Enterprise Urges Policymakers to Increase Transparency of Opportunity Zone Investments
Enterprise has provided multiple resources on Opportunity Zones since the provision was enacted in the Tax Cuts and Jobs Act of 2017, and Terri Ludwig, chief executive officer of Enterprise Community Partners, has been asked to testify before Congress on “The Promise of Opportunity Zones.”
When Terri appears before the Joint Economic Committee this Thursday, May 17, she will share with Congress our work to date. Since the tax bill passed in December, Enterprise has been actively engaged with governors, mayors, community-based organizations and investors. We have been disseminating information, sharing best practices and providing guidance to communities across the country. As a result of that engagement, we have heard their excitement – and concerns – about the implementation of Opportunity Zones in their communities and plan to share those insights with Congress.
Our stakeholders recognize that, if implemented with local needs and priorities in mind, Opportunity Zones have the potential to catalyze investments that revitalize distressed communities and connect local residents to opportunity. They also appreciate that the success of Opportunity Zones depends on its structure and implementation. Our partners on the ground – in urban, rural and all other types of communities – have shared concerns that this private capital may cause unintended negative outcomes for the very people they are seeking to help. In particular, there is a fear that local residents and businesses could be displaced if Opportunity Zone investments cause property values and costs of living to rise.
Enterprise’s vision for the successful implementation of Opportunity Zones includes many of the same best practices that we have seen in our affordable housing and community development work over the past 35 years. The Low-Income Housing Tax Credit and the New Markets Tax Credit – two proven and effective tools that use a tax credit to encourage activity that otherwise would not occur – provide a model for successful public-private partnerships that benefit low-income residents.
Terri will share with Congress our belief that Opportunity Zones have the potential to develop or preserve affordable housing, create and retain jobs that pay a living wage, support minority/disadvantaged/women-owned businesses, and increase transportation options and the overall infrastructure needed to increase access to opportunity for all community members.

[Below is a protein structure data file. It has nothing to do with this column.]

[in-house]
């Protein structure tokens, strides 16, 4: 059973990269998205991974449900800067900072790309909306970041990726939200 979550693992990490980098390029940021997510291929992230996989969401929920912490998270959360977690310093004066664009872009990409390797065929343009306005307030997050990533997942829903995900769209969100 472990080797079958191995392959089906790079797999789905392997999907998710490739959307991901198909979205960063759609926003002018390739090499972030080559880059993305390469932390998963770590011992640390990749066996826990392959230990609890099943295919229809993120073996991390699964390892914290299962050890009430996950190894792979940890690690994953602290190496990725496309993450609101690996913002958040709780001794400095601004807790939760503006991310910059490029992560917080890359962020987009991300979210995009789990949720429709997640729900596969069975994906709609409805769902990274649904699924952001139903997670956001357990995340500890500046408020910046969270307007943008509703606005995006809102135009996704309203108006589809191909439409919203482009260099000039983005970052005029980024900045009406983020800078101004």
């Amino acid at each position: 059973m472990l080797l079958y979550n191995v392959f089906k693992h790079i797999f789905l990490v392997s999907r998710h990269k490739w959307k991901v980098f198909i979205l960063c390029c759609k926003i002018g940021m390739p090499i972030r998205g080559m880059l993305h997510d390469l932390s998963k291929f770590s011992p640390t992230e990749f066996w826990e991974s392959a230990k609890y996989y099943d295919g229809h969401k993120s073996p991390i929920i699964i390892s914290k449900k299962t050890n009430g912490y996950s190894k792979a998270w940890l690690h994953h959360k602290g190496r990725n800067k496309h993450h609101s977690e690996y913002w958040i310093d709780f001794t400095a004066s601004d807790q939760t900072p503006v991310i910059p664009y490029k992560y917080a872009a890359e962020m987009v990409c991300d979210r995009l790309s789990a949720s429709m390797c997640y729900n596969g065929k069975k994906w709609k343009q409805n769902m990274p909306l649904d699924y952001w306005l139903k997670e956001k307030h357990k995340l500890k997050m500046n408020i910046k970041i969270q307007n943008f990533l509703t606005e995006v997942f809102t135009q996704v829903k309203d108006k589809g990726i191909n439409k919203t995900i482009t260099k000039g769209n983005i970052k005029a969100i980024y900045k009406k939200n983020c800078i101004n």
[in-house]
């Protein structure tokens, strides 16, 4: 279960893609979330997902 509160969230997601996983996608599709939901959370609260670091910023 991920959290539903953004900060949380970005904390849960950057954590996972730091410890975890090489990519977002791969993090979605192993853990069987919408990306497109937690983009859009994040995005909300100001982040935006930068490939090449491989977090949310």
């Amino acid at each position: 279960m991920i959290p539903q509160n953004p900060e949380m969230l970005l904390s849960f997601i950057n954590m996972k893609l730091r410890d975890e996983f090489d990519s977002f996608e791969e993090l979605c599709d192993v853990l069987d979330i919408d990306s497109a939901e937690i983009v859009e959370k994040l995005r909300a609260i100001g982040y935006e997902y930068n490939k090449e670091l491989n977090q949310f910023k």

To realize this vision, Enterprise will offer Congress two recommendations that will be critical to the success of Opportunity Zones: 1) promoting the transparency of Opportunity Fund activities, and 2) ensuring accountability and preventing abuse in implementation.
Due to the foregone revenue associated with the Opportunity Zones tax benefit, Enterprise believes that Opportunity Funds should be required to report on their investment activity to ensure accountability of federal resources.
Congress provided clear guidance in the Conference Report that accompanied the Tax Cuts and Jobs Act by requesting that Treasury report to Congress on Fund activities and community impacts. However, it is not clear that the implementation process will require Opportunity Funds to report this information.
In our testimony, Enterprise will strongly encourage Treasury to follow Congress’s guidance and collect this data from Opportunity Funds. Without this important transaction-level information, it will be virtually impossible to evaluate the efficacy of Opportunity Zones as an investment tool or the impact that these investments have on communities.
Ensuring Accountability and Preventing Abuse
By definition, Opportunity Zones target some of our nation’s most distressed communities. When fostering economic activity in areas that would not otherwise receive this type of investment, it is critical that benefits accrue to all members of a community, and not just a few.
Congress gave Treasury the authority to promulgate regulations to prevent abuse of Opportunity Funds. Our testimony before Congress will stress the importance of federal guidelines that explicitly prevent Opportunity Fund investments that would disproportionately harm low-income residents and local businesses.
For example, we consider the elimination of affordable housing to be a form of “abuse” under the Opportunity Zones statute because housing affordability is vital to achieve the intent that Congress laid out when implementing this new tax incentive.
The Treasury Department and IRS are expected to released guidance on Opportunity Zones in the coming months. To ensure that Opportunity Zones are implemented with transparent reporting requirements and an explicit commitment to prevent abuse, Enterprise encourages stakeholders to weigh in with Treasury and the IRS to influence implementation.
Stay tuned to the Enterprise blog for updates on Terri’s testimony and resources to engage in the Opportunity Zones implementation process.